But then came COVID-19. Let’s not kid ourselves: COVID-19 has changed our lives more so than any event in modern history – at least in my own lifetime. During my 50-plus years on earth, we saw the political assassinations of Robert Kennedy and Martin Luther King, humans walking on the moon, the resignation of a president, a handful of wars, and our two glorious Twin Towers knocked down by a couple of airplanes flown by terrorists. But none of that even came close to changing our lives the way COVID-19 has. And right now, I would vote for the person most capable of restoring us to a pre-COVID-19 world – even if it meant putting up with other policies and platforms that I do not favor. But I don’t feel any more confident that Biden can bring us to the light at the end of that tunnel any better or faster than Trump can, and so for me, the candidates’ ability to fight COVID-19 is a wash. Sure, the Trumpies will say he shut down travel from China when Biden called it “racist” and “xenophobic” to do so, and the Democrats will counter that Trump downplayed the seriousness of pandemics to begin with, largely dismantling the mechanism Obama and Biden had put in place. Like I said, it’s a wash. On the other hand, just because COVID-19 has transformed our lives doesn’t mean all other issues are no longer important.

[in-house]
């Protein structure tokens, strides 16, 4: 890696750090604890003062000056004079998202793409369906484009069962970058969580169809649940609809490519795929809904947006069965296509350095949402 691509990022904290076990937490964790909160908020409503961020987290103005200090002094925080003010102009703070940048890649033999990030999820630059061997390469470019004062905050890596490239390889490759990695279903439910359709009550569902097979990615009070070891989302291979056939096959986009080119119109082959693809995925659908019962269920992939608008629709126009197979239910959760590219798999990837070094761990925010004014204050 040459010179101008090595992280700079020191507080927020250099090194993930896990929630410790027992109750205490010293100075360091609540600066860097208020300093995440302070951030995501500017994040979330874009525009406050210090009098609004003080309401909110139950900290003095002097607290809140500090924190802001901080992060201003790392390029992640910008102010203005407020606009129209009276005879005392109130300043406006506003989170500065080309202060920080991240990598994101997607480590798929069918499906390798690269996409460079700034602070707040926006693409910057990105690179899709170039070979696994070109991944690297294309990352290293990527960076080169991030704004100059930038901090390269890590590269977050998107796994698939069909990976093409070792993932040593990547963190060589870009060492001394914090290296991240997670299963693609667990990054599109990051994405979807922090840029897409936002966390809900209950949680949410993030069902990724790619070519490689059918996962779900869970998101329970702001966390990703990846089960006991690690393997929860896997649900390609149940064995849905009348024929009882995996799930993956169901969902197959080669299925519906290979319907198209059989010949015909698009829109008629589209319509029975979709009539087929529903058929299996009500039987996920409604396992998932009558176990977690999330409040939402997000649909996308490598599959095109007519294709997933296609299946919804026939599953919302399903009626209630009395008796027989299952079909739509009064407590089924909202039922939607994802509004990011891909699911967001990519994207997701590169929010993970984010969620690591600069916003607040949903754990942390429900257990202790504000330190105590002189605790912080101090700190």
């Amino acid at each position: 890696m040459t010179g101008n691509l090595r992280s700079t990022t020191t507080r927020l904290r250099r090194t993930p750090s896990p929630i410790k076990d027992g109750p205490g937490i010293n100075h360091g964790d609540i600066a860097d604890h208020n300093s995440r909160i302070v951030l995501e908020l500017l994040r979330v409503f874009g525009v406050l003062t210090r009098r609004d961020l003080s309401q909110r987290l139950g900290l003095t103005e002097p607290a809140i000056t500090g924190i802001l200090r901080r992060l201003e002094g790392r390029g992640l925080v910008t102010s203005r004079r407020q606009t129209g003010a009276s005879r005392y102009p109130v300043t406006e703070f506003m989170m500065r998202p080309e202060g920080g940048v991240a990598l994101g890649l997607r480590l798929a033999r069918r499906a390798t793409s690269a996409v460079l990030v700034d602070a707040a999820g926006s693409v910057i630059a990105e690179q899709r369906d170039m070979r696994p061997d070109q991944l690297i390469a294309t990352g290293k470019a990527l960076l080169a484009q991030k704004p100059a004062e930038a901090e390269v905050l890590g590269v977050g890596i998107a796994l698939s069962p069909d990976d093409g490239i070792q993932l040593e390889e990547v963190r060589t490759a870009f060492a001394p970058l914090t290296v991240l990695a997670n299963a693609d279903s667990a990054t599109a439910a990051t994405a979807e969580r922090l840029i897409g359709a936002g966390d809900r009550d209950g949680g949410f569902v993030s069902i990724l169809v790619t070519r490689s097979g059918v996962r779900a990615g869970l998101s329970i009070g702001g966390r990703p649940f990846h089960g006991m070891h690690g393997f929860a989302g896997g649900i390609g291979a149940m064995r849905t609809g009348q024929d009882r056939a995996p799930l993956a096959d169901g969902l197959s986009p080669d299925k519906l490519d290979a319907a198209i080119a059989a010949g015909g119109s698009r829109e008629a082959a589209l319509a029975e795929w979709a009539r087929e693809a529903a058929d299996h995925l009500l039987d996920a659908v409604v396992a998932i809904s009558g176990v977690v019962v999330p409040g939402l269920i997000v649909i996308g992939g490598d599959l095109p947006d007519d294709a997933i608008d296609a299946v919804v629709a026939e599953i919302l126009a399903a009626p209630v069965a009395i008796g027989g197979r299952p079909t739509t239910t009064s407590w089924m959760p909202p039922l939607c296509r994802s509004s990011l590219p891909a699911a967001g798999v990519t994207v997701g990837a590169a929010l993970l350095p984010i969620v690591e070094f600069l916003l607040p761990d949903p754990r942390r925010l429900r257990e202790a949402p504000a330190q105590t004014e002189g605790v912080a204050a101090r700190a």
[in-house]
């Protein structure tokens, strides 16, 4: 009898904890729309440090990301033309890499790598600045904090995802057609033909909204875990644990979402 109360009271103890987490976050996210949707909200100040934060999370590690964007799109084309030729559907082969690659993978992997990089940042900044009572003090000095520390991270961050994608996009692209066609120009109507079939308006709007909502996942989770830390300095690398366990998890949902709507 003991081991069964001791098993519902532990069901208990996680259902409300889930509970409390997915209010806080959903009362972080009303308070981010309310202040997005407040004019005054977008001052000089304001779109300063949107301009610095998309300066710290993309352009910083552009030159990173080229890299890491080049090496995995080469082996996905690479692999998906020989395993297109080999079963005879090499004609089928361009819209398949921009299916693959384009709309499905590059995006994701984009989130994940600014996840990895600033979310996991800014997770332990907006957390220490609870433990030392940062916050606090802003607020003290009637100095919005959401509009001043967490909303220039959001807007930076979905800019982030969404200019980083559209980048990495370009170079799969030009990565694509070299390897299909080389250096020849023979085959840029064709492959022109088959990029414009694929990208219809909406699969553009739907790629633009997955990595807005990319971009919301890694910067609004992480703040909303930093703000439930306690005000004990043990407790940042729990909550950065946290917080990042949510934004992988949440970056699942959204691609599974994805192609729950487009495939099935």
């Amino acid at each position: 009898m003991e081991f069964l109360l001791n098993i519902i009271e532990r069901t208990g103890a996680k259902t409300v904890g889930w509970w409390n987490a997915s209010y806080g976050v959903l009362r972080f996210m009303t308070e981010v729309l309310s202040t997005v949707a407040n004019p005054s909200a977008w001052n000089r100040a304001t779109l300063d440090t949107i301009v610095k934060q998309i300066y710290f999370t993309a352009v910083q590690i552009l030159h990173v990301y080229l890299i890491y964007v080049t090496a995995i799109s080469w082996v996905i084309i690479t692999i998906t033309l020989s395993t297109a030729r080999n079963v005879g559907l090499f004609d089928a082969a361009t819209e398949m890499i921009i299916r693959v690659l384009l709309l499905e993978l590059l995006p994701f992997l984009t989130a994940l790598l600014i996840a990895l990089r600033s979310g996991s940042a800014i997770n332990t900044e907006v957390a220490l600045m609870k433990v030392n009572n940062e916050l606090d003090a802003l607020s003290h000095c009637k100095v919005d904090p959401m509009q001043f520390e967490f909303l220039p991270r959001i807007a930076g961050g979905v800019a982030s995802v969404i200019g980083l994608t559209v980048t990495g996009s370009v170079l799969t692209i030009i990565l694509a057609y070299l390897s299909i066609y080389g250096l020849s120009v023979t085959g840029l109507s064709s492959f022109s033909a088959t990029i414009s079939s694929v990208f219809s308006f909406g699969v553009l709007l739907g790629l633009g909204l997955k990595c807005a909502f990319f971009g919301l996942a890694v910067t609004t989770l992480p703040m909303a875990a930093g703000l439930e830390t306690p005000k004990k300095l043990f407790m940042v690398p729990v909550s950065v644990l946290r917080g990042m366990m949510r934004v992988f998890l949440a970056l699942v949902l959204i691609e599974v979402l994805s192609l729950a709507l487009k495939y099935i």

In most elections, that candidate named “Other” is often the most appealing choice. But this is not about Trump vs. Other, it’s Trump vs. Biden. Accordingly, when deciding for whom to cast my vote, I don’t try to imagine a world without a President Trump – that part’s easy, I just have to think back to my entire life before January 2017 – but instead a world with a President Biden. What would that world look like?